...something already that costs an action in exchange for boosted defense: Dodge. Adding to OP. I'd be leaving in passive AC (because who doesn't love finding out that their attack was worthless?), but the Defense action would be a choice between Dodging or Saving. Saelorn: so tanking hits would still be possible - just not tanking spells/saves. You might also want to check if you're sure you want the possibility of casting 2 spells of any kind in a round, or if this needs the same restriction as for bonus action spells. I hope that the stigma over this would be lessened, since the free action would give other characters the chance to act twice as well. Maybe characters with a higher initiative score can react, attempting to disrupt the spell? How about lifting a rule from the glorious Dragon Warriors? Shields: don’t add to your AC but if you’re hit, roll a d6. On a 6, no damage. Maybe give different quality of shields different amounts of hits (number of) or HP (worth of damage). Just a thought. Would it bust the game? Pretty harsh that a shield would work, however poorly, regardless of the attacker's skill. But I have to agree with you (DW?) that shields and armor should use separate rules. It would make sense for the shield bonus to ap...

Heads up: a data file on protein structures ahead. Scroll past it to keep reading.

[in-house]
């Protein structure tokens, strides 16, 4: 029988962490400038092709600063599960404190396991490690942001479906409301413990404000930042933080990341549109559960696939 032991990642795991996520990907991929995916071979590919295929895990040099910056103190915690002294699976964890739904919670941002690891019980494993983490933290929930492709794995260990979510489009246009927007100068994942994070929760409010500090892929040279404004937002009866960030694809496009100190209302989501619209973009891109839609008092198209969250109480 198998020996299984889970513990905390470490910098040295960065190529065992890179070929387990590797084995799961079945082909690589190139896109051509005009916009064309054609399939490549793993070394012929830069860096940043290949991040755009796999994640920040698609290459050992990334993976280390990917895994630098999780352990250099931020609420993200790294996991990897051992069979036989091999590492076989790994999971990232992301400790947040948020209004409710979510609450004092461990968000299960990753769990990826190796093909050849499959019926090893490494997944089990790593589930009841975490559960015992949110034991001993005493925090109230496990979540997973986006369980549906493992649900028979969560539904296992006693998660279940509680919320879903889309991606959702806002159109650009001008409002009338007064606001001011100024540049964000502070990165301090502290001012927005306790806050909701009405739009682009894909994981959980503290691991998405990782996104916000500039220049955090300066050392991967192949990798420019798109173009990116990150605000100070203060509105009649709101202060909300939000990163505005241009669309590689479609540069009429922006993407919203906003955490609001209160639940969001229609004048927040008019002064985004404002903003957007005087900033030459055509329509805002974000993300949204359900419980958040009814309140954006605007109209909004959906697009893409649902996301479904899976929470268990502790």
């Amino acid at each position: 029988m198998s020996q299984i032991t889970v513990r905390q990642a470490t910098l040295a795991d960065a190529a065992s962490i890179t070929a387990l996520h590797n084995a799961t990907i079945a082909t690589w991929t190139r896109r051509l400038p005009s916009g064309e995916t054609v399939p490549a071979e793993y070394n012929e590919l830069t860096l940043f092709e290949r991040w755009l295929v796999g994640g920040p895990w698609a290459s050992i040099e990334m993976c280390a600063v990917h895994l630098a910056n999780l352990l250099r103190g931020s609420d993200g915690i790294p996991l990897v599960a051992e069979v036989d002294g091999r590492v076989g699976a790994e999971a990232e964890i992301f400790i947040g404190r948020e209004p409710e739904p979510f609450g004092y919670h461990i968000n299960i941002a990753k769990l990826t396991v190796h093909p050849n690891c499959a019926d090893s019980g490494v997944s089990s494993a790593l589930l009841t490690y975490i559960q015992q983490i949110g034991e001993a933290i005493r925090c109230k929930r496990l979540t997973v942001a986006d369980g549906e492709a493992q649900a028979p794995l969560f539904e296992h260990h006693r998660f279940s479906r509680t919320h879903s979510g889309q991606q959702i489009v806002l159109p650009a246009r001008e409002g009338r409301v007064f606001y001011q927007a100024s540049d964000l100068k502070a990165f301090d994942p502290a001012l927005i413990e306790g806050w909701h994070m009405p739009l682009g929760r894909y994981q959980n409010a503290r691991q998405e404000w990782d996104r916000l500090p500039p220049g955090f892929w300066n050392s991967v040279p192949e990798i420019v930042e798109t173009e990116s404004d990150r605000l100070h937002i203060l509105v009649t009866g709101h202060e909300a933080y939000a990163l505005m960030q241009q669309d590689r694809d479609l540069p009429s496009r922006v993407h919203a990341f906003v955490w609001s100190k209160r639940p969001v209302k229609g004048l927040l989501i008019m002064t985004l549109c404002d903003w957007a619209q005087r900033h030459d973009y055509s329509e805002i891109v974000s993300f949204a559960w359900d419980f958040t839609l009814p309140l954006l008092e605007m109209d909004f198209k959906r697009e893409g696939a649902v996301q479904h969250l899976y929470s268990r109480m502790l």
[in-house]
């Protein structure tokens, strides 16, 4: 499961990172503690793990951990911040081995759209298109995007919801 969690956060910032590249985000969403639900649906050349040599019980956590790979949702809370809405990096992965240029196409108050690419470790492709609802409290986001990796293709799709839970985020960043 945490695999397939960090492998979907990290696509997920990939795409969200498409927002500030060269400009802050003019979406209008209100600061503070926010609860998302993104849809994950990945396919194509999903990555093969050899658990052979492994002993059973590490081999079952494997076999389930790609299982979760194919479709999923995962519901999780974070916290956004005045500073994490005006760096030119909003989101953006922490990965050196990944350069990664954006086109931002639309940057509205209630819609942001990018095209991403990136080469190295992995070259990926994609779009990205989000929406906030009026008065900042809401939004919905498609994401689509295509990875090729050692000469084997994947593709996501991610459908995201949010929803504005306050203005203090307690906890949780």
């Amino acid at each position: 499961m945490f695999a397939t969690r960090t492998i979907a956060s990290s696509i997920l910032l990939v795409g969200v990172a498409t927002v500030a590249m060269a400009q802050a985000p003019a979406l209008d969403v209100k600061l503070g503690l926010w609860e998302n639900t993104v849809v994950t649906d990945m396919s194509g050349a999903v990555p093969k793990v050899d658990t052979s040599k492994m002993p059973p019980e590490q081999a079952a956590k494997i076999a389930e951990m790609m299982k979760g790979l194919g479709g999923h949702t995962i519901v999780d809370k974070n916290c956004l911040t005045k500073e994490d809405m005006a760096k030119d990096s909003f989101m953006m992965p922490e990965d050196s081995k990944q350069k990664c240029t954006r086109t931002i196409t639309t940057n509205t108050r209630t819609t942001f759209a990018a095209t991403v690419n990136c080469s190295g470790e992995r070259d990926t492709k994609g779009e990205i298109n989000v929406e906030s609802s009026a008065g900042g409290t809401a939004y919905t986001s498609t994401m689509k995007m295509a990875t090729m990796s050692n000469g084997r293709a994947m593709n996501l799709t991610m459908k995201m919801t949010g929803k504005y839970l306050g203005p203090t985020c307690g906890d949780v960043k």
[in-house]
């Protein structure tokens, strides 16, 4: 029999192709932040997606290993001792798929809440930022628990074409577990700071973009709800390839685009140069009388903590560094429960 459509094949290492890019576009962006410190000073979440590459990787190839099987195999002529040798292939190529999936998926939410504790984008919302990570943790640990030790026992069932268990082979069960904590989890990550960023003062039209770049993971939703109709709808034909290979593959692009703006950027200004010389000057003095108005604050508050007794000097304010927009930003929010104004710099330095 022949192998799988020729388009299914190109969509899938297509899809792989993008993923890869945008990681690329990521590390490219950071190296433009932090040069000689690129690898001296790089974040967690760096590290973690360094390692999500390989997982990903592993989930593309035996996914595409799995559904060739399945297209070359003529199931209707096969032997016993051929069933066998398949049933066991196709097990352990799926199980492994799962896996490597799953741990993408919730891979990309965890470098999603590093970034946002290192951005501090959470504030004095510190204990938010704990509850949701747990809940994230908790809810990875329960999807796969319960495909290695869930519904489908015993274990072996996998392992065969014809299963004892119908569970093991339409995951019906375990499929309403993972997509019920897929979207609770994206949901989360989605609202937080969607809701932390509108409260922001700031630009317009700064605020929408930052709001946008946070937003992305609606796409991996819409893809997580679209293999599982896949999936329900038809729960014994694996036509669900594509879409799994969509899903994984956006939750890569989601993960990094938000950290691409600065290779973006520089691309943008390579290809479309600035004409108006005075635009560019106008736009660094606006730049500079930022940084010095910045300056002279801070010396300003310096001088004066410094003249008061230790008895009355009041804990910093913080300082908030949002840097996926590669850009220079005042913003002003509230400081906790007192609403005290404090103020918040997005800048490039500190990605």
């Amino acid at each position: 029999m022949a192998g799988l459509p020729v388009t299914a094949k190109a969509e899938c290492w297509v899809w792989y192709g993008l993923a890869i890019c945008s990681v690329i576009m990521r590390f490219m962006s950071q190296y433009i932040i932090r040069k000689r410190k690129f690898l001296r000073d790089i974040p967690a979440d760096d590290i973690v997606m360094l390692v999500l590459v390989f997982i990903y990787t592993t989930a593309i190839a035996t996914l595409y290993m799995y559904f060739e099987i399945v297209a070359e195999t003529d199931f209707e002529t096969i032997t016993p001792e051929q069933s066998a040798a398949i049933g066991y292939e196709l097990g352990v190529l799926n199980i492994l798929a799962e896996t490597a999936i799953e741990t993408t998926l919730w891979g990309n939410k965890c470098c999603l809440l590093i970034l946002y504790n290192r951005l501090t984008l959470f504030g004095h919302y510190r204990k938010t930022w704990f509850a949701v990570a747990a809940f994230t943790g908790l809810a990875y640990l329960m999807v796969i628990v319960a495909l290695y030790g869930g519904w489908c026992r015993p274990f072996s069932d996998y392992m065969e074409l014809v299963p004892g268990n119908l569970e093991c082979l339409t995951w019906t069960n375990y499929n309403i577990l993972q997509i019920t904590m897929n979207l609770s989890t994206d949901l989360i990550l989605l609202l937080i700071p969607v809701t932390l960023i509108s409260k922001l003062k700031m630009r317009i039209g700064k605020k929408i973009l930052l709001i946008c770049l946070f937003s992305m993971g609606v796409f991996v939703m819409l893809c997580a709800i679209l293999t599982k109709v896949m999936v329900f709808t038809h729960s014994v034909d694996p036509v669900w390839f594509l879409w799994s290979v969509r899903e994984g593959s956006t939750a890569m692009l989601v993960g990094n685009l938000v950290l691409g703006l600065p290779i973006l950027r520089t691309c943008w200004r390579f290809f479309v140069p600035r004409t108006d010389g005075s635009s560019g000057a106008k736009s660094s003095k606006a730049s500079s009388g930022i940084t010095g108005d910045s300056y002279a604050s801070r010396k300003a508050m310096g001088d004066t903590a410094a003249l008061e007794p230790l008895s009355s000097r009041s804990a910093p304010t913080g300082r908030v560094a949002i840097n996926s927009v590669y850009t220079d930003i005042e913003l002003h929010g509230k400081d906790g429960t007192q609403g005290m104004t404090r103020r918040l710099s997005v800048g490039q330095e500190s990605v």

Wednesday, 18th July, 2018

  • 12:39 AM - Satyrn mentioned Saelorn in post Sanctuary plus Spirit Guardians?
    Would you end sanctuary then if the caster insults and nonmagically goads an opponent? If you would, would you require a save if a character tried to verbally goad a creature protected by sanctuary? Yes, because an insult is an attack on emotions. And yes, obviously. Man, Saelorn's right. Sanctuary is so weak.

Sunday, 15th July, 2018

  • 12:23 PM - Manbearcat mentioned Saelorn in post A discussion of metagame concepts in game design